By Manish Chand, IANS
Johannesberg/New Delhi : The Indian government’s inability to implement its nuclear trade deal with the US has dented its image abroad, especially among Nuclear Suppliers Group (NSG) countries, that were bracing themselves for the opening of India’s lucrative civil nuclear market.
With the Leftist allies blocking the deal, the government has not only put negotiations with the International Atomic Energy Agency (IAEA) on hold but its ties with the 45-nation NSG are also in danger of eroding as major world capitals, specially those of NSG countries, are turning perceptibly frosty towards India.
“It’s affecting our image abroad. The world will now question India’s ability to take any major agreement or initiative with international ramifications like the nuclear deal,” a highly-placed official source, who recently travelled with Prime Minister Manmohan Singh to Nigeria and South Africa, told IANS.
“It’s not just about the prestige of this government. The world was looking at us with a new respect. Every Indian should feel worried about the stalling of the nuclear deal,” the source said, indicating that despite the government’s face-saving talk, the stalled deal was affecting India’s international standing.
While returning home after attending the IBSA summit in Thursday, Manmohan Singh Thursday admitted to journalists that there was a “setback,” but added that the deal was not dead yet as the process of evolving a political consensus was still on. He, however, ruled out his resignation and failed to give a concrete deadline for implementing the nuclear deal.
“When something does not work out the way you plan it, it does have an effect,” Manmohan Singh replied when asked whether the impasse over the deal has affected India’s image in the international community.
The cooling off of NSG countries towards the nuclear deal was evident at the second IBSA summit held Wednesday in Pretoria.
“It’s a work in progress,” South African President Thabo Mbeki said when asked about his country’s stand on supporting India in the NDG. “Discussions are going on,” was all Brazilian President Lula da Silva said, although both offered India cooperation in peaceful uses of nuclear energy.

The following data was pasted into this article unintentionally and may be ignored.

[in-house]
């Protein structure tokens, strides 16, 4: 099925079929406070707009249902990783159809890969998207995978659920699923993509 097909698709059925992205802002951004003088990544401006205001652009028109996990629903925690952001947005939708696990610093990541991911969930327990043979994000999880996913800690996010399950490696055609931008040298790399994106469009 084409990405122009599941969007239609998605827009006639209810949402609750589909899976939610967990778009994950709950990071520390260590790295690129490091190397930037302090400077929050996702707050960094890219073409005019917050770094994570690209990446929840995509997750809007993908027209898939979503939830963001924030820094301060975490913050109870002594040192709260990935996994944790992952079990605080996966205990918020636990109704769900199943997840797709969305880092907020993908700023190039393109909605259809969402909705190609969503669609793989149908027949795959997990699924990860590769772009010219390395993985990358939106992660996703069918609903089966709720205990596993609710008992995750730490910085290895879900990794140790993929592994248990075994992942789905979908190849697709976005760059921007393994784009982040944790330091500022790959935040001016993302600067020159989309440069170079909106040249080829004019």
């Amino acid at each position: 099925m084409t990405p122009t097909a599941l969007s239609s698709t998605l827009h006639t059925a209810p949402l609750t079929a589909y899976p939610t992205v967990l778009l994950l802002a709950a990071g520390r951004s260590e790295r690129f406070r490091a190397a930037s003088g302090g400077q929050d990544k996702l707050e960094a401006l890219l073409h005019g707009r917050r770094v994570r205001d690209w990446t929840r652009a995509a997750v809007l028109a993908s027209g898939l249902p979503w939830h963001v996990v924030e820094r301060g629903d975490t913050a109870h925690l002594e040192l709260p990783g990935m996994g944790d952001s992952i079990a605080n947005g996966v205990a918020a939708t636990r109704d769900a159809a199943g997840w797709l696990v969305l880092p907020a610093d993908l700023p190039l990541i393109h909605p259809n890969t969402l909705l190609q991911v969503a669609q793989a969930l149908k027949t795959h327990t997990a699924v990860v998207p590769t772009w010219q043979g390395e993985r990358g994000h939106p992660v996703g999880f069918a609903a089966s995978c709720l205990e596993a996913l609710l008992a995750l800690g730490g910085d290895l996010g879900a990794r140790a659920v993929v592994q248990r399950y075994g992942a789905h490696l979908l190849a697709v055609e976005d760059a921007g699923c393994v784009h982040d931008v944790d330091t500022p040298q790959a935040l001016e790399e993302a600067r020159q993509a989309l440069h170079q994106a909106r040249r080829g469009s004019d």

Asked the same question later while on his way back from Pretoria, Manmohan Singh forthrightly admitted the NSG comes in the picture only after political problems are resolved at home.
In France, two months after the July 18, 2005 civil nuclear agreement, there was so much enthusiasm that a top representative of the French President Nicholas Sarkozy, who was then in opposition, came to India and spoke about the upbeat mood in the French industry about the opening of India’s nuclear market. “But now the same enthusiasm may not be there,” the source added.
“When the whole world is going nuclear and is ready to integrate us into the global nuclear order, we are stuck with narrow politics,” the source said, giving a peep into the mounting frustration in the government over the stalling of the nuclear deal.
France, which depends on nuclear energy for 80 per cent of its power needs, was one of the first countries to wholeheartedly support the nuclear deal and promised support in the NSG.
Russia, considered a time-tested friend of India, is also turning cold with the news of the deal going into deep freezer due to domestic problems.
When External Affairs Minister Pranab Mukherjee went to Moscow recently, he could not meet his Russian counterpart Sergei Lavrov as the latter was pre-occupied with other meetings.
The meeting with Russian President Vladimir Putin also didn’t materialise.
While the government has chosen to downplay this snub citing time constraints, it is also seen as evidence of the waning of enthusiasm in the Russian political establishment for the nuclear deal, specially as Mukherjee’s visit to Moscow was aimed at firming up the agenda for Manmohan Singh’s visit to Russia next month.
During Putin’s visit to India last year, Russia had offered its support in the NSG and agreed to help India in the building of four additional nuclear reactors at Kudankulam. Moscow was expecting business worth billions of dollars with the opening of India’s civil nuclear market, but now business-savvy Moscow is hedging its bets.